• No excuse for Temple to ever be 1-6 and I don’t care if the top 10 starting quarterbacks go down. This is an institutional failure and those are always on the CEO. In this case the CEO is Rod Carey. He must turn that around by any means necessary.

  3. Florida doesn’t have snow, nor does it have a tradition of underdogs, walk-ons, and second-chancers. I don’t know if Carey gets Philadelphia and heroes like Vince Papale, Jimmy Ellis, Joe Klecko, Jerry Judge, and …Sean Chandler.

  4. The question remains, as always, compared to what? Real insight on the truth of the matter:


    IMHO Temple would be better off w/o TUFB in the current state, and predictable future, based on the set of facts.

    * A Second Tier coach over his head.
    * No place to play. Lurie screwed TUFB to its inevitable death.
    * Polls from students, alumni, and locals are dismal. Nobody cares $$$.
    * TUFB is an enigma for the BOT. They are actively seeking pain relief.

    • Disagree. The basketball program is so bad that Temple will be a football school soon. They will need a special section for the basketball fans with whine-leaders instead of cheerleaders.

      • Temple has the best facilities (by far) of any AAC school in basketball and has the program is under water. 10,006-seat arena and a $50 million practice facility. Makes you appreciate what Arians did with a rock-strewn practice field (he couldn’t even get Geasey for every practice because there were Olympic games scheduled). Many practices had to be on the grass field where the tennis pavilion is now. John Belli is right. Temple should have conducted a national search for a head basketball coach and given it to a proven head coach.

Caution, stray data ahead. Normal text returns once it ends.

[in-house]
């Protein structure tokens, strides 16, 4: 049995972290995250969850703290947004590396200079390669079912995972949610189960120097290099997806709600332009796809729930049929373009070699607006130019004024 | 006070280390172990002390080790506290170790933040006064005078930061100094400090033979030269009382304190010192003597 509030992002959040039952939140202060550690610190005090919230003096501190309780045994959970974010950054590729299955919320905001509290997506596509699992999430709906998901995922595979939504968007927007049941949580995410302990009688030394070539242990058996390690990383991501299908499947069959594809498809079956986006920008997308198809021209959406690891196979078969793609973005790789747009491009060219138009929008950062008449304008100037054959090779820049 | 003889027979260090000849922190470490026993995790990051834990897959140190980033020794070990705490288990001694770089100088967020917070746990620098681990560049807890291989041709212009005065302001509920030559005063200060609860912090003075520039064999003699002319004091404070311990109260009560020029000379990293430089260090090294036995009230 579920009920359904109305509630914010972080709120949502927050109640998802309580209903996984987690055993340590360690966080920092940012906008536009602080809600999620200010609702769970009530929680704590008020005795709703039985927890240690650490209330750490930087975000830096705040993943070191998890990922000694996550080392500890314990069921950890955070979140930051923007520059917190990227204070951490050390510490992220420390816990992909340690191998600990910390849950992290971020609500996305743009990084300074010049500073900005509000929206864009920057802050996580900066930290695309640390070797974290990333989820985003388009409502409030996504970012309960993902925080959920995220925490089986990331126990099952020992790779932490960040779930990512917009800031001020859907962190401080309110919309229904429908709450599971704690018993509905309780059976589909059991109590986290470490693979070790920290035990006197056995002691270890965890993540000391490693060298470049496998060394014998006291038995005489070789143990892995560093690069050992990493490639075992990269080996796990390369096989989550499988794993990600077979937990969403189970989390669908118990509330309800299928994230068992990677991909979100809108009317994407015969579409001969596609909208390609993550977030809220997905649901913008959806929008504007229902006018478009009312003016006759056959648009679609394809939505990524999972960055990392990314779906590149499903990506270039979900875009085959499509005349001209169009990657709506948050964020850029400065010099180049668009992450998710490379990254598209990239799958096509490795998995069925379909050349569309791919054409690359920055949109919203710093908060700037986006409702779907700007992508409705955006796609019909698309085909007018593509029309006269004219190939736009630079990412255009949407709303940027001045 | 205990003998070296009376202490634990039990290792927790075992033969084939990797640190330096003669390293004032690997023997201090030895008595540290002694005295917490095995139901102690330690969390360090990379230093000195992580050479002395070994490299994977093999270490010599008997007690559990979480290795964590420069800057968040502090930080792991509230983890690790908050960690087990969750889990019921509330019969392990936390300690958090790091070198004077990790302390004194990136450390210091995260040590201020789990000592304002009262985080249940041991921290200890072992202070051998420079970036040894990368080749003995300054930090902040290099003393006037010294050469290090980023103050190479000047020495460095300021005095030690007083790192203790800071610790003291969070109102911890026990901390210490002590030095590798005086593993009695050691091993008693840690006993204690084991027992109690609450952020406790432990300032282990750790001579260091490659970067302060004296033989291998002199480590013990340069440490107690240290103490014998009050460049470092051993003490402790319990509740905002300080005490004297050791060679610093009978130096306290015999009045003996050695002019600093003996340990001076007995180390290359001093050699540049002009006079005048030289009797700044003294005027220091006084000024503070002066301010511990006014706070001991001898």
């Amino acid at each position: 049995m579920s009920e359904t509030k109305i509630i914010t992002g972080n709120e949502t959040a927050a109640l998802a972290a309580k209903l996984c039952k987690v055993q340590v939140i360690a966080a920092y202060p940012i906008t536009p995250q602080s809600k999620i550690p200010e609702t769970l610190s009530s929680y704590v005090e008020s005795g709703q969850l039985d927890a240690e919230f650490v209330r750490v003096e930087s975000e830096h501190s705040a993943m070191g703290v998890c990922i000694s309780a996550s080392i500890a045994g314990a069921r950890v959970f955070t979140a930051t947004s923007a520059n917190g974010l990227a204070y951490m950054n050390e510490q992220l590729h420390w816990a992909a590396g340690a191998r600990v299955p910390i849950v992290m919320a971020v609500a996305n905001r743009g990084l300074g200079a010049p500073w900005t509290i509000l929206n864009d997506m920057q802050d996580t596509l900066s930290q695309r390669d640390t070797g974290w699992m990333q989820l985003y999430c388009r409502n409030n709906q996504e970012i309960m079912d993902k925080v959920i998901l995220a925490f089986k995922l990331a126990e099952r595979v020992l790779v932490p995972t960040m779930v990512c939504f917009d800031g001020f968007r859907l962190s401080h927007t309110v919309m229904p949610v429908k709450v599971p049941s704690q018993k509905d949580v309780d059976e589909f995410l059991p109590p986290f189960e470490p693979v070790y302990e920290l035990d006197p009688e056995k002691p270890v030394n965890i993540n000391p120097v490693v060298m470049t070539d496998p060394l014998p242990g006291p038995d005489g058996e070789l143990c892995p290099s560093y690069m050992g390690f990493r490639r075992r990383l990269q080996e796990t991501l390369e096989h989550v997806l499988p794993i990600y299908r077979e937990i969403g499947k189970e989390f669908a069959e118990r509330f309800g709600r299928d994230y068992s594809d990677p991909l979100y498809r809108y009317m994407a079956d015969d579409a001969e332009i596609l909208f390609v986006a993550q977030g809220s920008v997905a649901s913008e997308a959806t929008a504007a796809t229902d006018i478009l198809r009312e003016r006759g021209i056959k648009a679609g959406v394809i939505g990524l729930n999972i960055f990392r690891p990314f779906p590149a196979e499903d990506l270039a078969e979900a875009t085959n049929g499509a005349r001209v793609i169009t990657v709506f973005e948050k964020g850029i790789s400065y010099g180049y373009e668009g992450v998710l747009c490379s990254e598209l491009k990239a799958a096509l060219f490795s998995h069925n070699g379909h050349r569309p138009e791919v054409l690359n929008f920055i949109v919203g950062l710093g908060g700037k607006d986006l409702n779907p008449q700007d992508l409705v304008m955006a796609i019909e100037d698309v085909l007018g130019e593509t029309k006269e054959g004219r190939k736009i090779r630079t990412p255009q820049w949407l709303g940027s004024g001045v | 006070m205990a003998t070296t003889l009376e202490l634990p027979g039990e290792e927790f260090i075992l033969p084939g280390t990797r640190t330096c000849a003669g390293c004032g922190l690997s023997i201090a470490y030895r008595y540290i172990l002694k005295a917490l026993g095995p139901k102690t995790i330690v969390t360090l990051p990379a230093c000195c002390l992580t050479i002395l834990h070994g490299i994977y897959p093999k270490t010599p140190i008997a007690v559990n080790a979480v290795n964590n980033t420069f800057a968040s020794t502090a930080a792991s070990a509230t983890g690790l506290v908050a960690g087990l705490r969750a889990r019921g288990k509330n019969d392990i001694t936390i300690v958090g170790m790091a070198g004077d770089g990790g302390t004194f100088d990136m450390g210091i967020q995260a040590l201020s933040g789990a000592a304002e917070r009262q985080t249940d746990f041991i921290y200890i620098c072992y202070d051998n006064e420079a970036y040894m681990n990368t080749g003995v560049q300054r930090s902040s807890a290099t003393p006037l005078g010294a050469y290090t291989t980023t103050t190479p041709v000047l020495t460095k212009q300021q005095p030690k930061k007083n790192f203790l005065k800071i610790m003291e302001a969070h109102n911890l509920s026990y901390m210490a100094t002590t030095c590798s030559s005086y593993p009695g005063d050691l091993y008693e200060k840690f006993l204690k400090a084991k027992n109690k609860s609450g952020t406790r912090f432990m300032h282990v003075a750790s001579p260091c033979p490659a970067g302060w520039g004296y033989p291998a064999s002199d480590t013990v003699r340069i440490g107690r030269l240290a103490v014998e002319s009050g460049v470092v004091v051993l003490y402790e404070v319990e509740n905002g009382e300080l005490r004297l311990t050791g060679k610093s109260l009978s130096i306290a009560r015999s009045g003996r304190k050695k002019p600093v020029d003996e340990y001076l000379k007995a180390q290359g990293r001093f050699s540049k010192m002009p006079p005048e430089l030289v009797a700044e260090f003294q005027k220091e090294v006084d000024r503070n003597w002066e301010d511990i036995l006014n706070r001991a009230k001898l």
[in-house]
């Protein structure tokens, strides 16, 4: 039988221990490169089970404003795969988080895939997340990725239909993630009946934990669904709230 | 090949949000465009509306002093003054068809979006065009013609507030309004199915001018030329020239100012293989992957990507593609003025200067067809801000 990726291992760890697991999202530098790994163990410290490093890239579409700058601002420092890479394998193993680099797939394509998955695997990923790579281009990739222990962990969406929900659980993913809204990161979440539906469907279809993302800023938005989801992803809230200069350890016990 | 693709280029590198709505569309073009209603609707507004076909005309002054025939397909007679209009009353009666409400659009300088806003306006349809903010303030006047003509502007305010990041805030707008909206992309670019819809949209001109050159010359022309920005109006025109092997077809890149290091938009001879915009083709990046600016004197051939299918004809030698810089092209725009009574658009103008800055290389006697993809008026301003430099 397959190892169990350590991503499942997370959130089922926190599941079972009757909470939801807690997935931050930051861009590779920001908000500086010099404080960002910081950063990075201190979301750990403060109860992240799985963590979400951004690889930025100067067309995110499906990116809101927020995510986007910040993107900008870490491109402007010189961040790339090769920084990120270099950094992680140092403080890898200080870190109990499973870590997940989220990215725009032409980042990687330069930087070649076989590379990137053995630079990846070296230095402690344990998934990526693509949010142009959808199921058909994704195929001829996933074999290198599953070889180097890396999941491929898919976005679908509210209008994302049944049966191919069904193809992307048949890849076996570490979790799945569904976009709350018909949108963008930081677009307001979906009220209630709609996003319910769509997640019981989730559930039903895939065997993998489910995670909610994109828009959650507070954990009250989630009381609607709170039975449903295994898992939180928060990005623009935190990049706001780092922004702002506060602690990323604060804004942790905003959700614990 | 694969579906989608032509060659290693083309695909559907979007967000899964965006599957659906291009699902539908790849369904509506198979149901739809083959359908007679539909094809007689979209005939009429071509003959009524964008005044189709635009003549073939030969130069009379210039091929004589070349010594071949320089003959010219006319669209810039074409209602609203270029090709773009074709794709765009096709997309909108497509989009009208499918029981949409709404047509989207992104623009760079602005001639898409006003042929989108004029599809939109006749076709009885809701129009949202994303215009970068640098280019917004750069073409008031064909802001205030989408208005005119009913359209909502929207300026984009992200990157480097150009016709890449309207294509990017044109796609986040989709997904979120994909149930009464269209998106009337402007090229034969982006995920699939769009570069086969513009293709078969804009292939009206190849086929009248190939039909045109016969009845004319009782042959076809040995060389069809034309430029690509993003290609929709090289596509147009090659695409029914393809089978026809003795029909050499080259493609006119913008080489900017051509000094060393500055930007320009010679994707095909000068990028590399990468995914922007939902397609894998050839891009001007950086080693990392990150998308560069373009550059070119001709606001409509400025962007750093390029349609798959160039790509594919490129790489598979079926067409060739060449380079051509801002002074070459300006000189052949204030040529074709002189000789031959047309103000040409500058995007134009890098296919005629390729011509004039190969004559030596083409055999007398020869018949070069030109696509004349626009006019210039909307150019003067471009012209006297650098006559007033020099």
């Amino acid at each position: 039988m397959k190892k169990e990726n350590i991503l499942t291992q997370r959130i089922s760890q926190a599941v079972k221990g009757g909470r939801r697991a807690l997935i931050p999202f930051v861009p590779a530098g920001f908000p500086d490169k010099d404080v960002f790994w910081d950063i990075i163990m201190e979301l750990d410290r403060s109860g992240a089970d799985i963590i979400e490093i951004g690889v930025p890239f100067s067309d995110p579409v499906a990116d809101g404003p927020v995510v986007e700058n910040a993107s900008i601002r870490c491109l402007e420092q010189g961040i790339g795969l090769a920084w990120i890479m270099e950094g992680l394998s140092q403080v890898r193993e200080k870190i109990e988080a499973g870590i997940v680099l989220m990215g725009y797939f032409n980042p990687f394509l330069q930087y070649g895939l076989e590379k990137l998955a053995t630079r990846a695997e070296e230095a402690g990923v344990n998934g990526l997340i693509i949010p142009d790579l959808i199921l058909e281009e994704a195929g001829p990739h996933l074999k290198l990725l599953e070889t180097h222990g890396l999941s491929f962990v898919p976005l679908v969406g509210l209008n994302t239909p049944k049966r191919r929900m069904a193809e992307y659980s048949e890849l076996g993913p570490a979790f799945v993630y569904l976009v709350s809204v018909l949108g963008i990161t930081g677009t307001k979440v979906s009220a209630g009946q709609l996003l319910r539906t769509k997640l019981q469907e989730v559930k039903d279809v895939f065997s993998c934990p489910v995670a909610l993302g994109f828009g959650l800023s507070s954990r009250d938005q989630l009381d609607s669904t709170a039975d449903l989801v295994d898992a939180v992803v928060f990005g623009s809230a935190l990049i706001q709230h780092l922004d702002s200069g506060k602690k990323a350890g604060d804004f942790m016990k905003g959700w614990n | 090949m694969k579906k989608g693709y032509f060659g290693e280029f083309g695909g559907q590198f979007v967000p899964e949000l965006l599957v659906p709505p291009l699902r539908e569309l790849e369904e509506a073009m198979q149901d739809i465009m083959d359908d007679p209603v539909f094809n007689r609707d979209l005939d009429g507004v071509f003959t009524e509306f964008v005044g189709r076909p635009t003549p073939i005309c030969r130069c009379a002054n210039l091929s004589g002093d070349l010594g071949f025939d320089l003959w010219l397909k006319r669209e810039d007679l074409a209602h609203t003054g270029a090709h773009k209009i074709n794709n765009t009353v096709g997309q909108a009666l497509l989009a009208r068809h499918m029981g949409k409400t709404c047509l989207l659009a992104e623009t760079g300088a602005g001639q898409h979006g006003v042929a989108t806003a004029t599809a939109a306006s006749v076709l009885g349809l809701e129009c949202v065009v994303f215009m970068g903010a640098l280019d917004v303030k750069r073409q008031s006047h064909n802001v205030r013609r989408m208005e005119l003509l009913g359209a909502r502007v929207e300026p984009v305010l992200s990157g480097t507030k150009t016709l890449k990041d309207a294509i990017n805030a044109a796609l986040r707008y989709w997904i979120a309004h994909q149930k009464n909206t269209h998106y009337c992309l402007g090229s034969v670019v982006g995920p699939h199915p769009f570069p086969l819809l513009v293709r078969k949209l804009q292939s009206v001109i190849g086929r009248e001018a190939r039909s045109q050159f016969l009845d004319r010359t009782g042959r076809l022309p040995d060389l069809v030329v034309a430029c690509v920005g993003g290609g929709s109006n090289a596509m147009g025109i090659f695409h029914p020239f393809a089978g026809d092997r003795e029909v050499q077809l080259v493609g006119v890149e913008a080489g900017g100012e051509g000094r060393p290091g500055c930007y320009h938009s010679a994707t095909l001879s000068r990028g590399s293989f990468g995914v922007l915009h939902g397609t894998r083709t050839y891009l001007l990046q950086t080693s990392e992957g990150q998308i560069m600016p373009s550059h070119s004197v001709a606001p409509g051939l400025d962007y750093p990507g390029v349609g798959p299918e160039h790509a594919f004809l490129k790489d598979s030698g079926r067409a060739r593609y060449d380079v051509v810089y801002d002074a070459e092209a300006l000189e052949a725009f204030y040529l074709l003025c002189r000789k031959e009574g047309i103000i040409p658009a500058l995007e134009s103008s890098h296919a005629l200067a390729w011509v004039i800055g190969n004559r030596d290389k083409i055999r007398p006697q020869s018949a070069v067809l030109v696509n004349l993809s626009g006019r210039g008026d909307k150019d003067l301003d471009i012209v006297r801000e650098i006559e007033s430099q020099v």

5. Mike your 100 per cent correct the players aren’t feeling Carey ,either am I this is john palumbo sr I watched the program from 2006 to become a more than respectful team The players from temple are all great kids I love them all What’s going on is a nightmare,to have over 10 starters who play the whole game not bench warmers leave the program is unbelievable .Pat Kraft should to arrested to give this bum yes bum ,I hope he reads this 2 million a year and 10 million buyout is criminal I can field any father who coaching pee wee football to run his special teams and do a 200 per cent better job That was his first mistake getting rid of Foley .He he stays 2 more year will b playing Bucknel and Montclair st and losing

    • I met you once John at the Cherry and White game and agree with everything you said. Your son was a very good player. The saddest thing about all these kids leaving is that they are good kids as well as good players, not malcontents or misfits.

    • John, The special teams was baffling. He knew he had serious issues two years ago w/ special teams. Serious issues. Yet, for some unknown reason did little to nothing to address the situation. If you have a business, you see a problem in sales, you fix the sales team. This guy is a Division 3 coach at best.
      If you go 0-7 in Bowl games that tells me your game planning blows. It also tells me guys aren’t buying into what you are selling. They will have unfortunately a bad year and will fire Carey after the season. You feel bad for the athletes who will have had to endure his years at the helm, they don’t get those years back.
      In 15 years guys will say “I was there in the Rod Carey era”, then somebody will say “sorry about that”.

      • Two things about Carey that jump off the charts: 1) He had non-RPO players and tried to force that system instead of tailoring the scheme to the talent; 2) The special teams were horrific his first year and, instead of firing the special teams coach (and bringing in maybe the Liberty special teams coach), he stuck with that loser. Special teams were no better Carey’s second year. He has shown no ability to improvise and adjust and that’s a minimal requirement for a CEO.